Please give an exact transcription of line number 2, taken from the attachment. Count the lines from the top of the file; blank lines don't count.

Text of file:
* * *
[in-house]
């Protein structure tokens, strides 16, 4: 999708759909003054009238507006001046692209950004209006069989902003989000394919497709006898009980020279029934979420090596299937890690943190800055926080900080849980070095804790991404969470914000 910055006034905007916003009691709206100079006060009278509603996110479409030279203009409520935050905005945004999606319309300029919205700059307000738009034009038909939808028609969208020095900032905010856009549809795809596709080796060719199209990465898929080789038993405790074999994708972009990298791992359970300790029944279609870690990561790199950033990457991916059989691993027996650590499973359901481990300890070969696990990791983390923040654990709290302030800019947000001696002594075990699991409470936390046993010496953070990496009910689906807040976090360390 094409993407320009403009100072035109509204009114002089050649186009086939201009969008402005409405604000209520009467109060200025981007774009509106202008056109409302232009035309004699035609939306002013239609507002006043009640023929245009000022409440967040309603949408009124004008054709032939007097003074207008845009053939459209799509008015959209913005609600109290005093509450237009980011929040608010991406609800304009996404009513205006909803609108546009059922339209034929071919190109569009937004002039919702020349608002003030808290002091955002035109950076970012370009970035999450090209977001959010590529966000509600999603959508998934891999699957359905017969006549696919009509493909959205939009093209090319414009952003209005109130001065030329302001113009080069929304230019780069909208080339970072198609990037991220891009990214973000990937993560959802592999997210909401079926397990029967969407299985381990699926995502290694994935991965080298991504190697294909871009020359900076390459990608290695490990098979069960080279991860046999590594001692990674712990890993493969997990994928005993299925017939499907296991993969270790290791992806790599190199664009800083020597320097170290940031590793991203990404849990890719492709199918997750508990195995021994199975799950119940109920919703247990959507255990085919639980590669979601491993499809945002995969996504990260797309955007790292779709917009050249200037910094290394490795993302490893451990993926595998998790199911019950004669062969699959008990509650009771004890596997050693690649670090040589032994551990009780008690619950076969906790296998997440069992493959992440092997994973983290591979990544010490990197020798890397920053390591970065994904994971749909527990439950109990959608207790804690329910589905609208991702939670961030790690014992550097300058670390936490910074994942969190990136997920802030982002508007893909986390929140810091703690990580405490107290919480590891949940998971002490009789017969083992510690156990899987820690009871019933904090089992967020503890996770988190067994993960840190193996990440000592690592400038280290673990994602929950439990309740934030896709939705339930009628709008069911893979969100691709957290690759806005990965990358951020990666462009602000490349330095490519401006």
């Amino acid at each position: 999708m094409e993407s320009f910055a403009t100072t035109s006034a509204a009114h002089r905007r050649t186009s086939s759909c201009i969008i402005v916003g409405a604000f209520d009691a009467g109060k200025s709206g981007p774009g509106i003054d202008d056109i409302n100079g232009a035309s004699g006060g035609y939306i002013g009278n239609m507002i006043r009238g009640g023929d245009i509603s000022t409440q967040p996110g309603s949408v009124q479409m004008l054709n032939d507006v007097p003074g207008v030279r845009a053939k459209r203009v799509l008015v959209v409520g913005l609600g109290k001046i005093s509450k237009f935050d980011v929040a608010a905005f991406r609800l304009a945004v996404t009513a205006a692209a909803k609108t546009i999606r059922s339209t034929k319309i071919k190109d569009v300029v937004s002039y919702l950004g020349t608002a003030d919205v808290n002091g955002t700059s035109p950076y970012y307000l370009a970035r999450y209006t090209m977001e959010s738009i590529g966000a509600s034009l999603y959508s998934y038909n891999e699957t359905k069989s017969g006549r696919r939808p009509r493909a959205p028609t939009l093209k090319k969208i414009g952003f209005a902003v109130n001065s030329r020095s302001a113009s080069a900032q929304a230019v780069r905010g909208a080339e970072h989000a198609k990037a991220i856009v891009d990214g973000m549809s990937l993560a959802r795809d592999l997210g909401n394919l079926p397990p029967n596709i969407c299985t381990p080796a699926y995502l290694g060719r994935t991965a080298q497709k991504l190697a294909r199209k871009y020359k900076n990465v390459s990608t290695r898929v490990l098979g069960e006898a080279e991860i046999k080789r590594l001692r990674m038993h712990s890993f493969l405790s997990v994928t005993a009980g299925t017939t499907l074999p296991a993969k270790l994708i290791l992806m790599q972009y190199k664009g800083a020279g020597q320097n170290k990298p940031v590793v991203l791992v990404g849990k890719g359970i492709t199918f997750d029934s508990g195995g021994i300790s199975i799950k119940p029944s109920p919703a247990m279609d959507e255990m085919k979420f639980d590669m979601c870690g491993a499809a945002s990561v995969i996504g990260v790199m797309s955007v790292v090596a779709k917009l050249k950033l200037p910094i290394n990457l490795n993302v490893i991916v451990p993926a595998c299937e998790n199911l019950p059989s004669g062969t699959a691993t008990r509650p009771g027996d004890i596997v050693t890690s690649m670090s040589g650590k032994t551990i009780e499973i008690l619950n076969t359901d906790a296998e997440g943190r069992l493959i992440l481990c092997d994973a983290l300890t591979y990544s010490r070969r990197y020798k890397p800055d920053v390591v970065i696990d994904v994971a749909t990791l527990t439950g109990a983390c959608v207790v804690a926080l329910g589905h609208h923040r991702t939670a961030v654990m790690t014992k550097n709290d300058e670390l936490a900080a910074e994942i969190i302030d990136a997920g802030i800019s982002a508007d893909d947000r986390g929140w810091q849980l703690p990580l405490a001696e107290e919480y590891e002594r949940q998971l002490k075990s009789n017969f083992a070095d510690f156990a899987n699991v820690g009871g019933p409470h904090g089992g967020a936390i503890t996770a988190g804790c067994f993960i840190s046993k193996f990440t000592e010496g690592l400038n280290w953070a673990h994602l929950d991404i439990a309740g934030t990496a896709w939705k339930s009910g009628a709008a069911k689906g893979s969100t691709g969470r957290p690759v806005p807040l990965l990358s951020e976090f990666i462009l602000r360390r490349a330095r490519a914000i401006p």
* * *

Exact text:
């Protein structure tokens, strides 16, 4: 999708759909003054009238507006001046692209950004209006069989902003989000394919497709006898009980020279029934979420090596299937890690943190800055926080900080849980070095804790991404969470914000 910055006034905007916003009691709206100079006060009278509603996110479409030279203009409520935050905005945004999606319309300029919205700059307000738009034009038909939808028609969208020095900032905010856009549809795809596709080796060719199209990465898929080789038993405790074999994708972009990298791992359970300790029944279609870690990561790199950033990457991916059989691993027996650590499973359901481990300890070969696990990791983390923040654990709290302030800019947000001696002594075990699991409470936390046993010496953070990496009910689906807040976090360390 094409993407320009403009100072035109509204009114002089050649186009086939201009969008402005409405604000209520009467109060200025981007774009509106202008056109409302232009035309004699035609939306002013239609507002006043009640023929245009000022409440967040309603949408009124004008054709032939007097003074207008845009053939459209799509008015959209913005609600109290005093509450237009980011929040608010991406609800304009996404009513205006909803609108546009059922339209034929071919190109569009937004002039919702020349608002003030808290002091955002035109950076970012370009970035999450090209977001959010590529966000509600999603959508998934891999699957359905017969006549696919009509493909959205939009093209090319414009952003209005109130001065030329302001113009080069929304230019780069909208080339970072198609990037991220891009990214973000990937993560959802592999997210909401079926397990029967969407299985381990699926995502290694994935991965080298991504190697294909871009020359900076390459990608290695490990098979069960080279991860046999590594001692990674712990890993493969997990994928005993299925017939499907296991993969270790290791992806790599190199664009800083020597320097170290940031590793991203990404849990890719492709199918997750508990195995021994199975799950119940109920919703247990959507255990085919639980590669979601491993499809945002995969996504990260797309955007790292779709917009050249200037910094290394490795993302490893451990993926595998998790199911019950004669062969699959008990509650009771004890596997050693690649670090040589032994551990009780008690619950076969906790296998997440069992493959992440092997994973983290591979990544010490990197020798890397920053390591970065994904994971749909527990439950109990959608207790804690329910589905609208991702939670961030790690014992550097300058670390936490910074994942969190990136997920802030982002508007893909986390929140810091703690990580405490107290919480590891949940998971002490009789017969083992510690156990899987820690009871019933904090089992967020503890996770988190067994993960840190193996990440000592690592400038280290673990994602929950439990309740934030896709939705339930009628709008069911893979969100691709957290690759806005990965990358951020990666462009602000490349330095490519401006």